The Few. The Proud.

Monday, May 28, 2007
Of the many wonderful Americans I have met since moving here from Europe almost 20 years ago, none have impressed me more than my friend Paul. Having graduated from one of the nation's top law schools, and landed a job at a suitably high-profile law firm, Paul returned to active service in the US Marine Corps at the outset of Operation Iraqi Freedom. Like most combat veterans he is reticent about his exploits there, so all I know is that he led his men into Baghdad some time before it officially fell.

Paul - or, rather, Major Paul A. Konopka - retuned to civilian life for a while after that, but now is back in theater. Yesterday he sent me a poem by John McCrae in honor of Memorial Day. I thought I would share it with you:

In Flanders Fields, 1915

In Flanders fields the poppies blow
Between the crosses, row on row
That mark our place; and in the sky
The larks, still bravely singing, fly
Scarce heard amid the guns below.

We are the Dead. Short days ago
We lived, felt dawn, saw sunset glow,
Loved and were loved, and now we lie
In Flanders fields.

Take up our quarrel with the foe:
To you from failing hands we throw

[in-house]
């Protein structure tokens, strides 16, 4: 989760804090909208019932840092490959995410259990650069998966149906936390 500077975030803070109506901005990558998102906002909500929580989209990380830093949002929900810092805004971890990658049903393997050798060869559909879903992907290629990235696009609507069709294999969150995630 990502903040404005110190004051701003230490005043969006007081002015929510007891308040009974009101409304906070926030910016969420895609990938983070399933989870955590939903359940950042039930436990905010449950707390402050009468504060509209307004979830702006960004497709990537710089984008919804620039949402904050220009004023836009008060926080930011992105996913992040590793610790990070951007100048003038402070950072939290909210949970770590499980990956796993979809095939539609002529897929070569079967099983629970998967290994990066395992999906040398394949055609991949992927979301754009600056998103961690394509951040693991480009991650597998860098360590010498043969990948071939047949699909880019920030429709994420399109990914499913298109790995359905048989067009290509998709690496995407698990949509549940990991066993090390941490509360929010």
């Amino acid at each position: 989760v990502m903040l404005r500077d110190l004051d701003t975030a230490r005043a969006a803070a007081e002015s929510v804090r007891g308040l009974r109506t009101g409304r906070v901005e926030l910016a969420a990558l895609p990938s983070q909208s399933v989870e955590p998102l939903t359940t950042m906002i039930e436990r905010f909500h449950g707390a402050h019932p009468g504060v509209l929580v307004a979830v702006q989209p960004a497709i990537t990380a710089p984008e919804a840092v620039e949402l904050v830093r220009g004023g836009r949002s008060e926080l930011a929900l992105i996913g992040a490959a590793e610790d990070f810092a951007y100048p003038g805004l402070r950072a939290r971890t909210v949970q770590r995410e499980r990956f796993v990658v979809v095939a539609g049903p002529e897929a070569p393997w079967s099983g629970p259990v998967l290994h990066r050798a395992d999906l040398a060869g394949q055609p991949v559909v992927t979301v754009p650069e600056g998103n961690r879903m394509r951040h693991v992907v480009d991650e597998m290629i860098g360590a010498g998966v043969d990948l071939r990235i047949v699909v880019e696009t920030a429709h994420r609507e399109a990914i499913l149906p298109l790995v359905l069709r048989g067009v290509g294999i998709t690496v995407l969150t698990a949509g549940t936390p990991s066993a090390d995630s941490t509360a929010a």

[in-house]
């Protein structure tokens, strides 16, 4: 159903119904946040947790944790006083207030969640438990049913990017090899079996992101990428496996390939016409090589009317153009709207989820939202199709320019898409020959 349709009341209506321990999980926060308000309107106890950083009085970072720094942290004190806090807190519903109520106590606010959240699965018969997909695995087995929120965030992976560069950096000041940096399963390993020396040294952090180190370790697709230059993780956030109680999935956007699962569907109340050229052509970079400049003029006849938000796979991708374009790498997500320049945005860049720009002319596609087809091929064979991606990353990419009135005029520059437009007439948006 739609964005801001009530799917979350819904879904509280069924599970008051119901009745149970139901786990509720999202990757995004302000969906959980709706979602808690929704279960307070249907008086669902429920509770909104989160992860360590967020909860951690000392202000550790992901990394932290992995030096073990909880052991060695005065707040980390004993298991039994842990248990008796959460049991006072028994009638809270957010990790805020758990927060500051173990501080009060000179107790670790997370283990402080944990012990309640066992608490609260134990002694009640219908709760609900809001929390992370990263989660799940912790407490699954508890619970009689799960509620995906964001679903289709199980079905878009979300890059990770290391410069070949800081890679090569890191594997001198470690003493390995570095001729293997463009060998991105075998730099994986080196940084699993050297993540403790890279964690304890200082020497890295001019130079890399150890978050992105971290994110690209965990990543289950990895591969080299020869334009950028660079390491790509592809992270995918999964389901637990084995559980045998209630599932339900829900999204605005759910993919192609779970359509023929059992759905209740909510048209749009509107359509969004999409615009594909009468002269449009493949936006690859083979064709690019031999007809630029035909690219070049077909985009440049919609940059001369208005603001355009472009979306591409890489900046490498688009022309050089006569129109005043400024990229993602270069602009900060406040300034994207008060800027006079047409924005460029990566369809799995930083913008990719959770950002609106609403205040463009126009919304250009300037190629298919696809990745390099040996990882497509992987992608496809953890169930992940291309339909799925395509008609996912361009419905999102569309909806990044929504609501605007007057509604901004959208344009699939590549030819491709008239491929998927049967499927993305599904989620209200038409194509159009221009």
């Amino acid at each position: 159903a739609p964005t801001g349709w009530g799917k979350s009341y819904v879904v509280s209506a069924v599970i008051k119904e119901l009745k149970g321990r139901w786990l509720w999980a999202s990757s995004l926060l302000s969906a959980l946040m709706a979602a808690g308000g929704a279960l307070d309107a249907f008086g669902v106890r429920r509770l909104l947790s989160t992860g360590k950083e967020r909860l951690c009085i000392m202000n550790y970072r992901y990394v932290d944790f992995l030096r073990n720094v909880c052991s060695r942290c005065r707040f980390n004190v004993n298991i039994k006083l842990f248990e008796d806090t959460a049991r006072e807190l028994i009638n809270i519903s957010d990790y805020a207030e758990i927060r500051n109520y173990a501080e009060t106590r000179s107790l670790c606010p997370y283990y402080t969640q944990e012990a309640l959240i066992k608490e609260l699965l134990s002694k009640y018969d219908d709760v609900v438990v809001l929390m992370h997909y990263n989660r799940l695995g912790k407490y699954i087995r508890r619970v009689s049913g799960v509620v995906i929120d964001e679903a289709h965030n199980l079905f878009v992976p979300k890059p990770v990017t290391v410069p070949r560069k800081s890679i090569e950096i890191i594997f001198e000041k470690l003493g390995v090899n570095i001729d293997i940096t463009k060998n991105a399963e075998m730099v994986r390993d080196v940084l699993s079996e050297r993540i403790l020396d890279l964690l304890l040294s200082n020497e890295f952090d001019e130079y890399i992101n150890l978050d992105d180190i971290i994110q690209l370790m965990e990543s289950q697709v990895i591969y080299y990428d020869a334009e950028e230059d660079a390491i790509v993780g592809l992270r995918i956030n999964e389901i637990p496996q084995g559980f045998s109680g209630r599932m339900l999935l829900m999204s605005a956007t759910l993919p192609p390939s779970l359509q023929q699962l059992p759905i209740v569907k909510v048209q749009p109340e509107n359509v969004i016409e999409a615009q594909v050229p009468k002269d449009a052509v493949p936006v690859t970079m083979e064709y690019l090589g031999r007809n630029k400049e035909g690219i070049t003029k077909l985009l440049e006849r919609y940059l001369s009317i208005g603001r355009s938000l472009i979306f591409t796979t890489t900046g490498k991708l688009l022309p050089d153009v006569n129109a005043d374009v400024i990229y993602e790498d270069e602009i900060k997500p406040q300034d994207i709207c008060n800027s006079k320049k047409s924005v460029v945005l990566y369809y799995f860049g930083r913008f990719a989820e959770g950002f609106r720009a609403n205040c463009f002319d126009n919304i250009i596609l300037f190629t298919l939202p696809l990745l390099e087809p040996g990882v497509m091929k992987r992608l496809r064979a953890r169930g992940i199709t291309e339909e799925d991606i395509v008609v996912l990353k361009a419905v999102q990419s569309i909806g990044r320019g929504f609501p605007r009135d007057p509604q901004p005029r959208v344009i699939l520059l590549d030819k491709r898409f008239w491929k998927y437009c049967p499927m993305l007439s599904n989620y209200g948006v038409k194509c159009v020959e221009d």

The torch; be yours to hold it high.
If ye break faith with us who die
We shall not sleep, though poppies grow
In Flanders fields.

The Marines may be 'proud,' but not nearly as proud as we are of them.

Here's to Paul and all our fantastic young men and women whose service keeps the rest of us safe and free.


Knucklehead said...

I petition the Lord very infrequently but do so now. God, bless and keep these men and women.

Habu said...

Inspiration for the Poem

On 2 May, 1915, in the second week of fighting during the Second Battle of Ypres Lieutenant Alexis Helmer was killed by a German artillery shell. He was a friend of the Canadian military doctor Major John McCrae. It is believed that John began the draft for his famous poem 'In Flanders Fields' that evening.

God bless our service men and women.

Semper Fi

richard mcenroe said...

A Memorial Day Sentiment